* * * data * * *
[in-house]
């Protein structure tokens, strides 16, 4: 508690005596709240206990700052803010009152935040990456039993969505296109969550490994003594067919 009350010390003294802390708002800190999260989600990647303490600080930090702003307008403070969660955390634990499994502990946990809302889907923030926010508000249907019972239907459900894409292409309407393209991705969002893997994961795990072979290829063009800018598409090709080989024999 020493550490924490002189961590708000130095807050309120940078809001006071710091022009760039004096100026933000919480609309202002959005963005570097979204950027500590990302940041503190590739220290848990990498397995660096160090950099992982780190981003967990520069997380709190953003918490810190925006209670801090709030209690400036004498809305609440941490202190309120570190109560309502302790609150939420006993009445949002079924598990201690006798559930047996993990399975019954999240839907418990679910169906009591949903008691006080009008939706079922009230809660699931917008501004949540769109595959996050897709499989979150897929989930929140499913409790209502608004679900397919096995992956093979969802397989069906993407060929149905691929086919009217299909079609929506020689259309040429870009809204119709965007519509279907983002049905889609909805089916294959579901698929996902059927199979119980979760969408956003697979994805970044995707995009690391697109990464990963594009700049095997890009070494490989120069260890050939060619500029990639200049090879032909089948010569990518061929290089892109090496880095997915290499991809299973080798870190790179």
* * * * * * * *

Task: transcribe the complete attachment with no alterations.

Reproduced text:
[in-house]
């Protein structure tokens, strides 16, 4: 508690005596709240206990700052803010009152935040990456039993969505296109969550490994003594067919 009350010390003294802390708002800190999260989600990647303490600080930090702003307008403070969660955390634990499994502990946990809302889907923030926010508000249907019972239907459900894409292409309407393209991705969002893997994961795990072979290829063009800018598409090709080989024999 020493550490924490002189961590708000130095807050309120940078809001006071710091022009760039004096100026933000919480609309202002959005963005570097979204950027500590990302940041503190590739220290848990990498397995660096160090950099992982780190981003967990520069997380709190953003918490810190925006209670801090709030209690400036004498809305609440941490202190309120570190109560309502302790609150939420006993009445949002079924598990201690006798559930047996993990399975019954999240839907418990679910169906009591949903008691006080009008939706079922009230809660699931917008501004949540769109595959996050897709499989979150897929989930929140499913409790209502608004679900397919096995992956093979969802397989069906993407060929149905691929086919009217299909079609929506020689259309040429870009809204119709965007519509279907983002049905889609909805089916294959579901698929996902059927199979119980979760969408956003697979994805970044995707995009690391697109990464990963594009700049095997890009070494490989120069260890050939060619500029990639200049090879032909089948010569990518061929290089892109090496880095997915290499991809299973080798870190790179």